What if you’re China and you want to grow your domestic businesses but want to keep foreign businesses out?  I know you’re thinking cheap labor, but eventually with enough wealth, local labor prices go up.  Another way to keep the goods flowing out and not flowing in is to keep your currency value low against foreign currencies.  You sell your currency for dollars, propping up the dollar because you are taking dollars out of circulation.  You can also use your dollars to buy U.S. government debt, transferring even more dollars overseas.  Eventually, though, China is going to want to do something with their dollars.  Buy the Euro?  Buy gold?  Spend money on social programs or military?  Regardless of the scenario, dollars come back into circulation.  Or U.S. government debt is sold, decreasing the value of the debt on the open market.  This would increase the interest rates of outstanding debt and of any new debt issued.  It would also rob from business investment because people could get a pretty good interest rate from U.S. Government debt.

I am not sure how much cash and how much debt China holds, but it’s a bunch.  It could easily depreciate our dollar creating inflation or increase interest rates dramatically.  The U.S. might be forced into cutting important programs and dramatically increasing taxes.

Hyperinflation

Hyperinflation is a situation where people lose confidence in the currency so they stop using it.  People with products to sell won’t trade for paper money, they require gold or another good to trade for.  Could hyperinflation happen in the United States?  While certainly possible, it is somewhat unlikely.  It is more likely to see double-digit inflation, but people will continue to have faith in the currency.  We have never experienced the fear and panic of hyperinflation, I am not sure people would really know what to do.  What do you do when money has no value?

What can be done?

With so much debt outstanding, the U.S. government is limiting it’s options.  It’s important for our national security to pay down our debts.  Just as important to our national security as a stable Libya.

Corporate Tax Time Is Here

When you are a C corporation in the U.S. and your fiscal year is the same as the calendar year, March 15 is your deadline to file your 1120.  And here it is the 7th of March, so there is no time like the present to talk about filing your 1120.  Unlike personal taxes, the 1120 is not really all that bad.  You generally copy over your profit and loss statement into the boxes.  Anything that doesn’t have a box, you add up and put in the other deductions field.  Then you do a little arithmetic, or just copy your totals from the P&L, and you have your net income.  You can now include your net loss from prior years against your income, then you have your income for taxes.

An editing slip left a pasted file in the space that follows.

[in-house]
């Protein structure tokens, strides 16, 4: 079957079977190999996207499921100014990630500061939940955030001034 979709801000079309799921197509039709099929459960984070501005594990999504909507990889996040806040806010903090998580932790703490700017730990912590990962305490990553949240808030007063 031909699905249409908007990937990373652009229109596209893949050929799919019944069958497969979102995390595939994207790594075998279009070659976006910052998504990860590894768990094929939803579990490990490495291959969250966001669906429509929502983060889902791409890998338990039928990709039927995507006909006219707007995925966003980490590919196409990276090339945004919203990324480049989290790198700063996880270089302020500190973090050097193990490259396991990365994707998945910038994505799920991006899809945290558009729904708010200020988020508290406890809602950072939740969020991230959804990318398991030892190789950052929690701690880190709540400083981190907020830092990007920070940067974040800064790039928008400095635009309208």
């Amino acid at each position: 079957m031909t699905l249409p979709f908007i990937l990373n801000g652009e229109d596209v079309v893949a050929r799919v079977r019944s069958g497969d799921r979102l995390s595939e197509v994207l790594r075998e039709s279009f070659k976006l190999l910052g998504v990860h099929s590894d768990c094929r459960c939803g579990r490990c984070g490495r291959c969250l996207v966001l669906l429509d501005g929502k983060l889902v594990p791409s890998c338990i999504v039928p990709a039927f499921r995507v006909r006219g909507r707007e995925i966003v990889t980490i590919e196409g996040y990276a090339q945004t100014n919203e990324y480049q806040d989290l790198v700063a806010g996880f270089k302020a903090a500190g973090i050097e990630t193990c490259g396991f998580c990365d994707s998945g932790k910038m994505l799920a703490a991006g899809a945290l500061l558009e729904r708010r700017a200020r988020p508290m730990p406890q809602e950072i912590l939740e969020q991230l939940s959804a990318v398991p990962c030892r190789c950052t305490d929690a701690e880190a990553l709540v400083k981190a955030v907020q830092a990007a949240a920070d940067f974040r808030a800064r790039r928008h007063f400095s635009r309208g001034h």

The amount of taxes is figured based on a table, or a straight 35% if you are a personal services corporation.  There is a lot of other information on these forms and in the instructions, so make sure to go over them or have an accountant look over your numbers.  Or better yet, have an accountant prepare them.  I am kind of a do-it-yourself’er and I want to know how to file my 1120, so I do it myself.  I spend a lot of time in the instructions and comparing to last year’s forms, so although it’s fairly straight forward, there are also a lot of gotchas to watch out for.

My thing this year is that I have to pay money on profit that is tied up in accounts receivable.  I have to file as a personal services corporation so they take 35% of my net income.  I mean, I am trying to be profitable and build up my cash reserves, then I am punished by having to pay taxes on it.  Having to file by the 15th and pay may be a bit of a challenge this year also as I am waiting on some payments from my client.  I guess we’ll see how it all works out.

I should be ready with my forms for the Federal Government and the state of Illinois by the 15th at least.  I just had to get over my fear of doing these taxes.  Or just the problem with being so busy right now, having just filed my personal returns, and now having to file my corporate returns.  Just one of those things I guess.

Do you fill out an 1120 every year and how do you take care of it?  Do you do it yourself or do you have an accountant do it?  If you have an S corporation, how is it different for taxes?